A response team headed by the community warden identified five bull elephants responsible for damage to fences. Four out of five problem bulls had previously been fitted with GSM/GPS collars in Laikipia and had a history of fence breaking. They were translocated to Meru national park one year earlier to mitigate HEC in Laikipia.
In July 2014, the Kenya Wildlife Service management approved detusking of four problem elephants to prevent further damage to crops, loss of community livelihood and to reduce threat to human lives.
Problem elephants were monitored for one month in June 2014. Damage to fences and crops caused by elephants were reported to a patrol team who identified and photographed these individuals. An aircraft also assisted in monitoring movements of candidate elephants during routine park patrol.
Date: Capture and detusking of elephants was done on 10th July 2014
Location: Meru National Park
Elephants were darted from a helicopter using Etorphine hydrochloride 18mg in a 1.5cc dart delivered using a DanInject darting system. Induction time averaged 13 minutes.
The animals were positioned on lateral recumbency during the tusk trimming. The full length of the tusk was measured from its tip to the point of skin contact and two thirds of the tusk was cut off using a power saw. A third of the tusk was left to ensure that the central nerve was not exposed. Petroleum jelly was applied to the cut surfaces of the tusks to prevent cracking and chipping.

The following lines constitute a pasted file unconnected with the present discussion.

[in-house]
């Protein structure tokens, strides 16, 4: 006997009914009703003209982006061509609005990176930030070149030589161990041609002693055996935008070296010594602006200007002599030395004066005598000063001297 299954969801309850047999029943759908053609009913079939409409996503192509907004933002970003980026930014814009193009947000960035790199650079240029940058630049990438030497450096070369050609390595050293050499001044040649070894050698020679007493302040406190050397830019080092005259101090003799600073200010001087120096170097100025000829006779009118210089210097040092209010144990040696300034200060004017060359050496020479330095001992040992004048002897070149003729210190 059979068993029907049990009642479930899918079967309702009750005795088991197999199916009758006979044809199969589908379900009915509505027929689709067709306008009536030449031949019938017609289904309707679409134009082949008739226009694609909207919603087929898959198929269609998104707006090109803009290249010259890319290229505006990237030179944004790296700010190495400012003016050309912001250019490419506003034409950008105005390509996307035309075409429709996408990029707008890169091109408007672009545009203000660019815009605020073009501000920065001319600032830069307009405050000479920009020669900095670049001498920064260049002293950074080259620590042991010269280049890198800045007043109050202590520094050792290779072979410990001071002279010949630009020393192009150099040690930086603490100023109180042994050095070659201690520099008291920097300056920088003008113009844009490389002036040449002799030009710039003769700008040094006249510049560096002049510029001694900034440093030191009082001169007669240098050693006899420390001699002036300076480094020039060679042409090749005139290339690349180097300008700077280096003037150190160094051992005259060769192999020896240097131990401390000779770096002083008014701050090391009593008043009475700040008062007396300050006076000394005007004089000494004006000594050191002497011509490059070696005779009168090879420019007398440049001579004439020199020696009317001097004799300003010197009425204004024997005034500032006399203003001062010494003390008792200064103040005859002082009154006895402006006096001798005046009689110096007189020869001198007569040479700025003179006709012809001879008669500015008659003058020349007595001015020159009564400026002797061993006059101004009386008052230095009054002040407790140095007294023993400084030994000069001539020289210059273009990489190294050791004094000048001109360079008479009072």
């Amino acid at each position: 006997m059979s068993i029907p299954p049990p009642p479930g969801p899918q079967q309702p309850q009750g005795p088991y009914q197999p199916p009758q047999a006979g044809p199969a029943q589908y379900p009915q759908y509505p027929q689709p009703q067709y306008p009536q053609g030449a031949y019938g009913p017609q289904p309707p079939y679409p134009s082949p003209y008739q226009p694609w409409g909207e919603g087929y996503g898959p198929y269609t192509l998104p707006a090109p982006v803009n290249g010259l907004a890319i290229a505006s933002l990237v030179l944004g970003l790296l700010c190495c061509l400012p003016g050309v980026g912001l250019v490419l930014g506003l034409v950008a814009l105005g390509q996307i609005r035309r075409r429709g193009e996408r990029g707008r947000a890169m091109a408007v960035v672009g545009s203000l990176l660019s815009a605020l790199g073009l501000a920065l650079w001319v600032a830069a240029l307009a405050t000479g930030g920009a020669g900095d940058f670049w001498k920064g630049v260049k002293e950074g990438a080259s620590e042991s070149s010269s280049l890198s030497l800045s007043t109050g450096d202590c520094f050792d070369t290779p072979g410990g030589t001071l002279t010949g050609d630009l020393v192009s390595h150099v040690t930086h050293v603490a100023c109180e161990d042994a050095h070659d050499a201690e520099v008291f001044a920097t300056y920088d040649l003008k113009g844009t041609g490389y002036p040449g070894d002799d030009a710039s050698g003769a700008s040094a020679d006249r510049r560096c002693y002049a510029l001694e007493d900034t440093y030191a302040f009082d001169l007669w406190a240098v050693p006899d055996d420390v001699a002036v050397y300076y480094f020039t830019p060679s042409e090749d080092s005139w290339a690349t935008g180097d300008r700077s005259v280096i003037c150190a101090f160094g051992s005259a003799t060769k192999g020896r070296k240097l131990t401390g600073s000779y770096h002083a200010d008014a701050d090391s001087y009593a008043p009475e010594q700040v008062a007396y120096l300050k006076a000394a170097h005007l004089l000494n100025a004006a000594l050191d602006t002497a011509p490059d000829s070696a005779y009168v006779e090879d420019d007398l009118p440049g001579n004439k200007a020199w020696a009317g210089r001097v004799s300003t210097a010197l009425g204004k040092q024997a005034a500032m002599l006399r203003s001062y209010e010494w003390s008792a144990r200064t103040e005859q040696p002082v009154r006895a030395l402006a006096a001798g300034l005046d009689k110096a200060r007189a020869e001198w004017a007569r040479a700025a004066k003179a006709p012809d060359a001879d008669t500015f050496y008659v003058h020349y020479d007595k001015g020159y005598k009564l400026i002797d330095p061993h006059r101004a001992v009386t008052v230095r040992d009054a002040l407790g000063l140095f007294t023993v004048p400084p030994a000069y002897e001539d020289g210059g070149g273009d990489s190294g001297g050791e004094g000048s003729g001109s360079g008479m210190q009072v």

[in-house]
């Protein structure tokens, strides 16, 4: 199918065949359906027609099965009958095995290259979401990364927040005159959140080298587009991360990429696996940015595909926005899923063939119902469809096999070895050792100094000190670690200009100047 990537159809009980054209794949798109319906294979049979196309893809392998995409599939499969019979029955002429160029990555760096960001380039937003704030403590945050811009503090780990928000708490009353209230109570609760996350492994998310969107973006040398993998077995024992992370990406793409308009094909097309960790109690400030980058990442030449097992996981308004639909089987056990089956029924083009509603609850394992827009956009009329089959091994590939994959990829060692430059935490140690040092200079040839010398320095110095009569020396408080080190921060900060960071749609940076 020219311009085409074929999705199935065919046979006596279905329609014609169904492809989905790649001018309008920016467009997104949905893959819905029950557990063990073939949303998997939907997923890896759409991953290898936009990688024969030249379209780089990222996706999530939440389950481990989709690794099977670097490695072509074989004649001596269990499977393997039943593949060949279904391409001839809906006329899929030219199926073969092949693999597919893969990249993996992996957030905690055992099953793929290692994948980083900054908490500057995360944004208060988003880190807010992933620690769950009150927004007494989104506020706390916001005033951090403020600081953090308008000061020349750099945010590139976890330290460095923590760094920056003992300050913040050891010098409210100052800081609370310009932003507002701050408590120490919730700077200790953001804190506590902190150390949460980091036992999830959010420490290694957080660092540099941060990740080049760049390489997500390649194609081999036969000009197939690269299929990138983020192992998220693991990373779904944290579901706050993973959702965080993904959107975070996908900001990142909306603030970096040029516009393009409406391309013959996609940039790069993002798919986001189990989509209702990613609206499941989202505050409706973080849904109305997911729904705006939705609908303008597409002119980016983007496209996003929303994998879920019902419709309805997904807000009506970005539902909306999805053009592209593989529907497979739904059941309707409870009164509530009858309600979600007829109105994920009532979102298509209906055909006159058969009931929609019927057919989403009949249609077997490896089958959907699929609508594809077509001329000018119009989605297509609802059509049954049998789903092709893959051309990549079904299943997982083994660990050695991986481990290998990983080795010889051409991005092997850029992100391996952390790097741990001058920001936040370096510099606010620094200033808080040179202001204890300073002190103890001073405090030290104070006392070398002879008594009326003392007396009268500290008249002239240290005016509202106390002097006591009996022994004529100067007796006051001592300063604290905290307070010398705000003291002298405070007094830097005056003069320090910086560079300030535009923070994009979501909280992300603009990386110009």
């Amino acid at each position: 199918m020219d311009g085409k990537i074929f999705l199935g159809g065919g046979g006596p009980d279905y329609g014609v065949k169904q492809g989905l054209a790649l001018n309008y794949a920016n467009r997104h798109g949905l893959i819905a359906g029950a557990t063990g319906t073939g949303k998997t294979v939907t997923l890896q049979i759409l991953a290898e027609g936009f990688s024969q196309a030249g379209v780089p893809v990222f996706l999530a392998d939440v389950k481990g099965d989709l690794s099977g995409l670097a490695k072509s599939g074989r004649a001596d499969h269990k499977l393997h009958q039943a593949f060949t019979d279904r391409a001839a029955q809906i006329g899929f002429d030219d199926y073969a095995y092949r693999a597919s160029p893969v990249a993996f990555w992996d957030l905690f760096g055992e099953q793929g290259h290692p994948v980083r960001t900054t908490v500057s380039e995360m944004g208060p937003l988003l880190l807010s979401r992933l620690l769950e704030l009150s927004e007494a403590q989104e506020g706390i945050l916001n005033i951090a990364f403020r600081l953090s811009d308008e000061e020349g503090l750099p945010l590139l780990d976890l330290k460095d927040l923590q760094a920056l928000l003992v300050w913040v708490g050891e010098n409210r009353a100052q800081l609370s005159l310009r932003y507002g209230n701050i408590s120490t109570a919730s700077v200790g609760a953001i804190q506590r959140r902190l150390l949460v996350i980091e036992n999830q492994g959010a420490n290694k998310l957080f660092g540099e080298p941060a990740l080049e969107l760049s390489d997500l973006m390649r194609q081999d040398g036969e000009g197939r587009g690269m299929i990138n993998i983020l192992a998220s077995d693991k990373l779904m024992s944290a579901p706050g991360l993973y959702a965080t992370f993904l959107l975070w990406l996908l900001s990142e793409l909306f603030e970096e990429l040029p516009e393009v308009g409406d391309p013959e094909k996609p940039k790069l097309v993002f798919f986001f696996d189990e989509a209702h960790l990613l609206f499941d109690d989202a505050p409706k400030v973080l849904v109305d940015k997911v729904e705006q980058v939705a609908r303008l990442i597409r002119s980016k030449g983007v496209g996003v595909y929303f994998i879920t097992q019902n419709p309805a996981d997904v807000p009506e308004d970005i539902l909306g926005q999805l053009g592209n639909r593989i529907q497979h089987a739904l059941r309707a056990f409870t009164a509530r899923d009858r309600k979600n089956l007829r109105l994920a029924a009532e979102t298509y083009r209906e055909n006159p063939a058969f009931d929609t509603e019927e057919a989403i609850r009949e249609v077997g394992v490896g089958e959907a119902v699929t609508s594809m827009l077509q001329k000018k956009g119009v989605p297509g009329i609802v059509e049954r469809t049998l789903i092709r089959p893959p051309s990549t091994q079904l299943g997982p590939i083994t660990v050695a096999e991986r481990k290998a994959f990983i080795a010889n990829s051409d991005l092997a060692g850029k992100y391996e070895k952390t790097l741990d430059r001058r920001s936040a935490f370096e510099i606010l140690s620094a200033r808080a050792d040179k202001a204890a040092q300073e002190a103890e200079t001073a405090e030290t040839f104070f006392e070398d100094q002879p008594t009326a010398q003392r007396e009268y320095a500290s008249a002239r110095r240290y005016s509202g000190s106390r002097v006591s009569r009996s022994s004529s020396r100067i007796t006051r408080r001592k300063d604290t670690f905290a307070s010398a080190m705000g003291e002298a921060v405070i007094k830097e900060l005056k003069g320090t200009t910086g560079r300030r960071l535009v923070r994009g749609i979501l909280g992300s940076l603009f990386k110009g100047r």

Subsequently, the animals were revived with Diprenorphine hydrochloride 54mg administered intravenously through the ear vein.
Three male elephants were successfully immobilized and tusks trimmed. A fourth elephant fell into the river during the immobilization procedure and had to be revived urgently.
No incidences of HEC have been reported in three weeks monitoring post detusking.
In conclusion, elephant detusking was effective in reducing HEC incidences but may have a negative effect on elephant behavior, access to nutritious feed and aesthetic value of detusked elephants. Long term monitoring of detusked elephants is recommended to study the effect of tusk trimming on elephant behaviour.
Other clinical cases attended:
A security dog in Meru national park suffered a laceration on its claw. The wound was cleaned and dressed with topical antimicrobial spray.
Two buffalos escaped through an electric fence damaged by elephants Meru national park and was causing a threat to community bordering the western boundary of the park. Attempts to capture and relocate the buffalos failed after they fled into a thicket.
Report by: Dr. Bernard Rono